- the intermediate optimized version computed the whole solution space and
found a delta=3 solution in around 10 seconds on a laptop-class CPU (total
number of solutions ~600k)
- latest version on server CPUs (which actually computes more removal sets)
computes depth=4 in less than a second and depth=5 in around 2 seconds, and
depth=6 in less than 20 seconds; depth=8 takes under five minutes (this is
10^10 bigger solution space)
Note that when (artificially) increasing the depth to 5 the number of removal
sets grows fast (~3000) and a (again artificial) depth 6 generates 61k removal
sets. Therefore, it is possible to restrict the number of solution sets
examined via a command-line option.
The factors that influence the run time are:
- the removal depth; for each increase with one of the depth, we grow the
solution space by the number of nodes squared (since a new instance can live
any two nodes as primary/secondary, therefore (almost) N times N); i.e.,
depth=1 will create a N^2 solution space, depth two will make this N^4,
depth three will be N^6, etc.
- the removal depth again; for each increase in the depth, there will be more
valid removal sets, and the space of solutions increases linearly with the
number of removal sets
Therefore, the smaller the depth the faster the algorithm will be; it doesn't
seem like this algorithm will work for clusters of 100 nodes and many many
small instances (e.g. 256MB instances on 16GB nodes).
Currently applied optimizations:
- when choosing where to place an instance in phase two, there are N*(N-1)
possible primary/secondary options; however, if instead of iterating over all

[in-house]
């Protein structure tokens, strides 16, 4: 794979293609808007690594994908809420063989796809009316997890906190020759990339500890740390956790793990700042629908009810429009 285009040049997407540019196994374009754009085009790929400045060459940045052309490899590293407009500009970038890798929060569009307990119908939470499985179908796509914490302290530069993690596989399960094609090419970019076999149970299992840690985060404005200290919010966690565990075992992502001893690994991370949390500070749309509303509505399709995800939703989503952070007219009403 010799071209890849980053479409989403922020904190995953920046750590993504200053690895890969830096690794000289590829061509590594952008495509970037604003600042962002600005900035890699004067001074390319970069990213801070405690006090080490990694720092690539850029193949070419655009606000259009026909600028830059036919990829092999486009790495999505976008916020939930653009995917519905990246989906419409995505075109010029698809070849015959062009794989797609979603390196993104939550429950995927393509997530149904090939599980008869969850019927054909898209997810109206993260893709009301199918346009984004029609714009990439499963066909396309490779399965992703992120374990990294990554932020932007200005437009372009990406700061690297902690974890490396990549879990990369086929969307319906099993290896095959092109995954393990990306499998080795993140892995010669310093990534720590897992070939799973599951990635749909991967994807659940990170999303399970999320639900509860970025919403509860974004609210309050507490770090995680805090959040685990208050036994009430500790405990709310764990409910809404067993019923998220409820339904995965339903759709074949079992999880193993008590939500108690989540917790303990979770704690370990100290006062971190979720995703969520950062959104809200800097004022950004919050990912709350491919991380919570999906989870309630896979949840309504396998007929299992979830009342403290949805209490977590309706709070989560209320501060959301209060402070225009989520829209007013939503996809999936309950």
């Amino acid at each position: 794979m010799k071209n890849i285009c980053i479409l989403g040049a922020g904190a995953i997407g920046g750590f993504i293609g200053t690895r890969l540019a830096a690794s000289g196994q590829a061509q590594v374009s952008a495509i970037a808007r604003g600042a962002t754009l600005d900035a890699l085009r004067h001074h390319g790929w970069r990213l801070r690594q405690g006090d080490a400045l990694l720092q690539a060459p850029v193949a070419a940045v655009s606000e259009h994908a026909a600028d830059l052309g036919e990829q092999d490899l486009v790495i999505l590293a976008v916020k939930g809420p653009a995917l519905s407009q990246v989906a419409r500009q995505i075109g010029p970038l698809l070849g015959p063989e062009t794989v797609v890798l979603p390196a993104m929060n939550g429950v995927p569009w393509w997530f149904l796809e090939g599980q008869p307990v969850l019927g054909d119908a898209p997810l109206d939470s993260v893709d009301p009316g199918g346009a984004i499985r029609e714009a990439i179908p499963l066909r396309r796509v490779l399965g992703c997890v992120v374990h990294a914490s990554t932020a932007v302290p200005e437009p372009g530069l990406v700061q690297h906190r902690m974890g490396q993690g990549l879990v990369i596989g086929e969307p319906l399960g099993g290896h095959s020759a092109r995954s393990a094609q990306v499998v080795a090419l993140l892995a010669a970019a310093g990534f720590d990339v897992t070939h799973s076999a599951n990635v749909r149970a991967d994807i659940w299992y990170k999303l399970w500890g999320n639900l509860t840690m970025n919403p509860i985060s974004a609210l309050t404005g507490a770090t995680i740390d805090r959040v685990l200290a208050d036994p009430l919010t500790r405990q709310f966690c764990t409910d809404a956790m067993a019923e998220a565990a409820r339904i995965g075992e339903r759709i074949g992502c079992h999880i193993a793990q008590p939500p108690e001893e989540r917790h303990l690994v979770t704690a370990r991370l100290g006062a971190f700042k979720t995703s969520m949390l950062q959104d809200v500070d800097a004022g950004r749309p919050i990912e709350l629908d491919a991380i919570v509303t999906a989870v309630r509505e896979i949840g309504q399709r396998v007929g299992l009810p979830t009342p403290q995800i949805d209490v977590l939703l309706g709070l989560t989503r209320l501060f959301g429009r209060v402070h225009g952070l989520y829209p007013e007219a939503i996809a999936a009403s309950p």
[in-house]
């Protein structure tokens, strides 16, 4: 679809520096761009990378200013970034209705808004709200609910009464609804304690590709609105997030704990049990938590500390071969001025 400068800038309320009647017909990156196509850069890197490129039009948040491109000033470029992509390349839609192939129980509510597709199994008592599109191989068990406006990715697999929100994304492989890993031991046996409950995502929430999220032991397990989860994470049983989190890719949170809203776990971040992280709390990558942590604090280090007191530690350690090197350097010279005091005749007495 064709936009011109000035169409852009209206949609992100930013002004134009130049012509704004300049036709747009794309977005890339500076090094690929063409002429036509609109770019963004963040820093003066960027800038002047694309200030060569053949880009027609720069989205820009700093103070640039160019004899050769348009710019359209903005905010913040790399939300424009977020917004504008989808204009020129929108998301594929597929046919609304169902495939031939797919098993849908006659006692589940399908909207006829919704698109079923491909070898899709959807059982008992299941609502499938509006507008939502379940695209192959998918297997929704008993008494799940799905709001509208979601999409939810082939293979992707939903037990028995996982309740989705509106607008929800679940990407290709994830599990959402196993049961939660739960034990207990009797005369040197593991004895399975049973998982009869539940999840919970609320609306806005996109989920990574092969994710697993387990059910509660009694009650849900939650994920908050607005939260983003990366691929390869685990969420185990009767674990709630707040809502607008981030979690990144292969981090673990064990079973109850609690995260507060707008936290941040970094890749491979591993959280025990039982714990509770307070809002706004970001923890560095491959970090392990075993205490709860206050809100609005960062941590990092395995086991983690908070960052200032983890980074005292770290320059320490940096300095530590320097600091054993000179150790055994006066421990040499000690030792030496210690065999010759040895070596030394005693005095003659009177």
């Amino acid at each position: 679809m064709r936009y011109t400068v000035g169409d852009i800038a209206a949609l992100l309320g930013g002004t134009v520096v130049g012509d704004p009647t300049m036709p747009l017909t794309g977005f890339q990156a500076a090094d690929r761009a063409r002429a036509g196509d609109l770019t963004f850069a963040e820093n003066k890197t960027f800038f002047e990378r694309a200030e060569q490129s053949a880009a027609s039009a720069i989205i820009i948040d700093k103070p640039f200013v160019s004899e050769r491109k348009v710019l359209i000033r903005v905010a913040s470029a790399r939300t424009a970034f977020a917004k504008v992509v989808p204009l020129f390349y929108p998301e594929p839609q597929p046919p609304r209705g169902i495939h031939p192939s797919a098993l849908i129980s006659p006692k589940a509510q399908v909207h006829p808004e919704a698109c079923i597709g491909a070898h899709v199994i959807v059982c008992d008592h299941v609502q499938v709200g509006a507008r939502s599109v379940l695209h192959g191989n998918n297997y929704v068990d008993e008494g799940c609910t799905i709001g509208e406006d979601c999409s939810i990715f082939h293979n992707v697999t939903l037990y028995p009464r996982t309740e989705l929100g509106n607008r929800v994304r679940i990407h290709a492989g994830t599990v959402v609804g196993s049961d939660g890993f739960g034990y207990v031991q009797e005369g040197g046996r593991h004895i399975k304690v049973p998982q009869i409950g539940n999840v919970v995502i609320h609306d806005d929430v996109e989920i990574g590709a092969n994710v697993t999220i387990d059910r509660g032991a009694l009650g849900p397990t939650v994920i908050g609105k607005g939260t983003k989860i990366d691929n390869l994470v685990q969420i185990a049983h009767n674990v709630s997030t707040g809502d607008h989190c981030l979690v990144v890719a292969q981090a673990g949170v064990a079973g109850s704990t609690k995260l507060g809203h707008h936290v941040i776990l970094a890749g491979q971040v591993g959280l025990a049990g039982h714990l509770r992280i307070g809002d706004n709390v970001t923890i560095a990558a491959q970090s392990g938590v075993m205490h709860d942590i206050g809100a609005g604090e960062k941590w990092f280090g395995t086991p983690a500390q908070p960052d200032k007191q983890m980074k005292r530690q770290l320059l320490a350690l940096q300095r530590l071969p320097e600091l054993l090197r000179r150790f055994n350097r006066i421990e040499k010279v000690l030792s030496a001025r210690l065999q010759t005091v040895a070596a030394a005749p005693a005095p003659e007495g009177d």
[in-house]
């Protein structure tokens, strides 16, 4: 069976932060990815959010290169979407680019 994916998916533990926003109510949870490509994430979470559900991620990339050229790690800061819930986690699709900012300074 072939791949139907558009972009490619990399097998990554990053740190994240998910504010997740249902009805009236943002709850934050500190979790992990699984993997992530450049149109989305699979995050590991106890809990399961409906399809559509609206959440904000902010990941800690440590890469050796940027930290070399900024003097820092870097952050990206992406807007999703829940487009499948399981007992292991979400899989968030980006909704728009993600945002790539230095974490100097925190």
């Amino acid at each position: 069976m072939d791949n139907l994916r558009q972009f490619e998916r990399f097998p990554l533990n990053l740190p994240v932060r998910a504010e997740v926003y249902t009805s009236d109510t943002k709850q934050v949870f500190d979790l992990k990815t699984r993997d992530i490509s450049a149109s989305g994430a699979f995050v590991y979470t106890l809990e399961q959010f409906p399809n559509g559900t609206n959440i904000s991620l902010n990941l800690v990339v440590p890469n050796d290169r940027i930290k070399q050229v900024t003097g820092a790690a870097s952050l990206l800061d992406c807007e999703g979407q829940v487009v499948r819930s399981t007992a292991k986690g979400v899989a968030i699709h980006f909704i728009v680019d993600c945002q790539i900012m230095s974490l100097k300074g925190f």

p * s pairs, we first determine the set of primary nodes that can hold this
instance (without failing N+1), we can cut (N-1) secondary placements for
each primary node removed; and since this applies at every iteration of phase
2 it linearly decreases the solution space, and on full clusters, this can
mean a four-five times reductions of solution space
- since the number of solutions is very high even for smaller depths (on the
test data, depth=4 results in 1.8M solutions) we can't compare them at the
end, so at each iteration in phase 2 we only promote the best solution out of
our own set of solutions
- since the placement of instances can only increase the delta of the solution
(placing a new instance will add zero or more replace-disks steps), it means
the delta will only increase while recursing during phase 2; therefore, if we
know at one point that we have a current delta that is equal or higher to the
delta of the best solution so far, we can abort the recursion; this cuts a
tremendous number of branches; further promotion of the best solution from
one removal set to another can cut entire removal sets after a few recursions
Command line usage
hn1 { [-n NODES_FILE] [-i INSTANCES_FILE] | [-m CLUSTER] } \
[-p] [-C]
The -n and -i options change the names of the input files.
Alternatively, the -m option specifies collection of data via RAPI.
The -d option
changes the start depth, as a higher depth can give (with a longer computation
time) a solution with better delta. The -r option restricts at each depth the
number of solutions considered - with r=1000 for example even depth=10 finishes
in less than a second.
The -p option will show the cluster state after the solution is implemented,
while the -C option will show the needed gnt-instance commands to implement